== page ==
Movies

{Movie Review} Mortal (2020)

Mortal, the newest film by director André Øvredal channels the best parts of sleeper hit Brightburn while exploring exactly what it is to be human.

*Spoilers ahead*

We first discover Eric (Nat Wolff) as a vagabond who accidently kills one of the bullies that seems to be picking on him. Through an escalating series of events Eric finds himself in police custody and Hathaway (Priyanka Bose) a vague government figure seems intent on weaponizing Eric’s god like power. Christine (Iben Akerlie) acts as Eric’s therapist looking for what makes Eric tick in a way to save his life and help him harness his powers for good. The movie culminates with Eric finding a (read his) hammer and embracing where he came from.

André Øvredal is one of the freshest and most exciting horror directors producing movies right now. From Troll Hunter to The Autopsy of Jane Doe, to his Scary Stories to Tell in the Dark. Everything he lays his hands on ends up looking original and compelling. Mortal maintains that record. At its core it’s an origin story. From the first few minutes characters start speculating that Eric is Thor.

Courtesy of 42 Productions

The “twist” feels a bit punctured by this early speculation and thus the final twenty minutes feel less revealing and more introspective. There is a nuance that Øvredal brings to the Norse mythology in the film that makes it feel gritty and authentic. When holding up the MCU’s version of Thor and Øvredal’s there is no contest whose is more interesting. The fact that the Norwegian Øvredal brings with his interpretation a cultural relevance makes the movie even more watchable. This movie further shores up Øvredal’s credibility as a director with a clear vision and confidence.

Lightening Everywhere

The CG early in this movie is a bit dodgy. The movie is not entirely sure if it wants to explore all of the powers of our main character and as a result some scenes look a bit half baked. I am also not entirely clear what his powers are early on which left me confused and running to keep up with a plot that moves very quickly. The scope of this movie is intentionally much larger and grander than anything else I have seen from Øvredal. In some ways that works. The themes of Mortal are quite clear and as a cultural artifact I was intrigued. As a big screen tent pole, maybe less so, but perhaps those larger moments might play better on a bigger screen.

Nat Wolff possesses a human quality that makes his Eric infinitely watchable. He is not cocky, but rather confused and often saddened by his own power. As a teacher of teenagers and a father of one this fear of new power really resonated. In that way Øvredal has found a perfect lead to help discuss what it is to not only be a human but also what it is to be a man. Mortal zooms when it leans into these themes. Even in the penultimate scene where Eric discovers his hammer. Eric/Thor picks up a pretty basic looking hammer and dons a leather apron. Thor is at his core just a regular hardworking dude. Perhaps that is Øvredal’s point. Everyday folks are heroes. I am cool with that.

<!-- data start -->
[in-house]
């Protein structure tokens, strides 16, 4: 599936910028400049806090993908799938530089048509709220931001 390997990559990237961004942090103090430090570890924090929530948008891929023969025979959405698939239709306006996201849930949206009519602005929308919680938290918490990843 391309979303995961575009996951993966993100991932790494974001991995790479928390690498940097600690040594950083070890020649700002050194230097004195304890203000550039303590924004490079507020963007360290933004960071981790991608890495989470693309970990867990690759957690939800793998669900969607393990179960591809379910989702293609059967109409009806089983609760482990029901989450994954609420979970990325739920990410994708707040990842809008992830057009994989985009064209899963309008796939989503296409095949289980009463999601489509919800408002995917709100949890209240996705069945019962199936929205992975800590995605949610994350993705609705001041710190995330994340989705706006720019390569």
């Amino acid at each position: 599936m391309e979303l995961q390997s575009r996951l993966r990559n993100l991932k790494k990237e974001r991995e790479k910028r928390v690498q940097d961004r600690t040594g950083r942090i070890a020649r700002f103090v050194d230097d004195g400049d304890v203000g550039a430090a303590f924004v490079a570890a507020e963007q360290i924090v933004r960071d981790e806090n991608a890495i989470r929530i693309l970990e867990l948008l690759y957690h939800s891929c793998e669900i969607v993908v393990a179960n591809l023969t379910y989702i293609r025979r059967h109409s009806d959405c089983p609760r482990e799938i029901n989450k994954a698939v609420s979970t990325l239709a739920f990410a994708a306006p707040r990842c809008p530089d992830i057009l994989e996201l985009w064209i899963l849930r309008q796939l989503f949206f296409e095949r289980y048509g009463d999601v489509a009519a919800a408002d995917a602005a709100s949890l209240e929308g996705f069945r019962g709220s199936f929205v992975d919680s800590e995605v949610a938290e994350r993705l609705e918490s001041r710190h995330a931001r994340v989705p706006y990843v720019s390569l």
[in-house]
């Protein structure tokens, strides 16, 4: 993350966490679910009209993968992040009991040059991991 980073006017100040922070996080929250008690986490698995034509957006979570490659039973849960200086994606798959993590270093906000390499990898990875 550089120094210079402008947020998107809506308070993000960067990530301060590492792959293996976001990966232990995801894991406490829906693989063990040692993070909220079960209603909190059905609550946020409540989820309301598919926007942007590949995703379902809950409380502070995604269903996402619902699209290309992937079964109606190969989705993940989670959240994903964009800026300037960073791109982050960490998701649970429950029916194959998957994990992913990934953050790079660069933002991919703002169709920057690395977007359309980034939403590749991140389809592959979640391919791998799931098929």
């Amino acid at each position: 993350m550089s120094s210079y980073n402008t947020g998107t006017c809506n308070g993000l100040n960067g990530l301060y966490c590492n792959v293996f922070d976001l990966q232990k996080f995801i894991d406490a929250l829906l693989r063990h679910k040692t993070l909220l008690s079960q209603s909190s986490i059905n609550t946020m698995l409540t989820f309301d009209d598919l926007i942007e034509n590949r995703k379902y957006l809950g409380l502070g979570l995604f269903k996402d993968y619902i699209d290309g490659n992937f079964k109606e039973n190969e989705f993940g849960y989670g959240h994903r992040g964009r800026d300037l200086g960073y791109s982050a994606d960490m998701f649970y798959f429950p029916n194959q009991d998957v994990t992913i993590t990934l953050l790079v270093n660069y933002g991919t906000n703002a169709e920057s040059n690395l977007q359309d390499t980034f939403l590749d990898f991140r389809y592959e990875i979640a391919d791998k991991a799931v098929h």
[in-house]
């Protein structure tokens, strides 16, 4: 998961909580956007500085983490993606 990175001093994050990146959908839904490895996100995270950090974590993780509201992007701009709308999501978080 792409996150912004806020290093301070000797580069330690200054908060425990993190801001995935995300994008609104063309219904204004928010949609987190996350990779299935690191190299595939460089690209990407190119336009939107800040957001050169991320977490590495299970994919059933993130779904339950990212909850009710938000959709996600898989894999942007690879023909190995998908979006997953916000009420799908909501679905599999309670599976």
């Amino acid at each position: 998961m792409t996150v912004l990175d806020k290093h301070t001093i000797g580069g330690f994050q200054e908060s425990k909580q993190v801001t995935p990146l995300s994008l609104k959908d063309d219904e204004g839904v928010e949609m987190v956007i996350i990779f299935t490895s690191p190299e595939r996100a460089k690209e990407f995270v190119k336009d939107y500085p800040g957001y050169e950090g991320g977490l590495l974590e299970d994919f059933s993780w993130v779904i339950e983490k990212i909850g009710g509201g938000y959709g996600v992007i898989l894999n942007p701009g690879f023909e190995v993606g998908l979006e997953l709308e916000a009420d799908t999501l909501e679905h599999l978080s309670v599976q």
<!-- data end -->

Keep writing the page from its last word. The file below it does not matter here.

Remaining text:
Wolff and Akerlie

If Wolff is good Iben Akerlie is absolutely stunning, striking the perfect balance between nurturer and scientist. As the two leads build a relationship Akerlie eats up every scene she is in with an effortless emotion that feels both believable and terrifying. Not scary in a way that we fear for her, but rather terrifying in that most of us have loved something in someone else, or something in ourselves that feels beyond our control. Its this out of control feeling that makes love so intoxicating but also that makes personal growth so important. We are humans because we take those risks and Mortal absolutely gets that.

Courtesy of 42 Productions

Mortal has a strong sense of what it is, even if how it comes across is not perfect. It is a super hero story. That is true. However it feels like a super hero story for 2020. In as much as nothing about 2020 has felt cut and dry. Even when the good guys win, it feels like losing. As a result the movie feels more complex. It’s ending certainly is. The final fifteen minutes feel closer akin to Brightburn which I mentioned earlier. It utilizes news footage in a similar way and does not shy away from presenting our lead character as a flawed hero. It sure seems like all of our heroes are flawed lately. In that way Mortal is a movie for today you should watch it today as it is already out in theatres and on VOD

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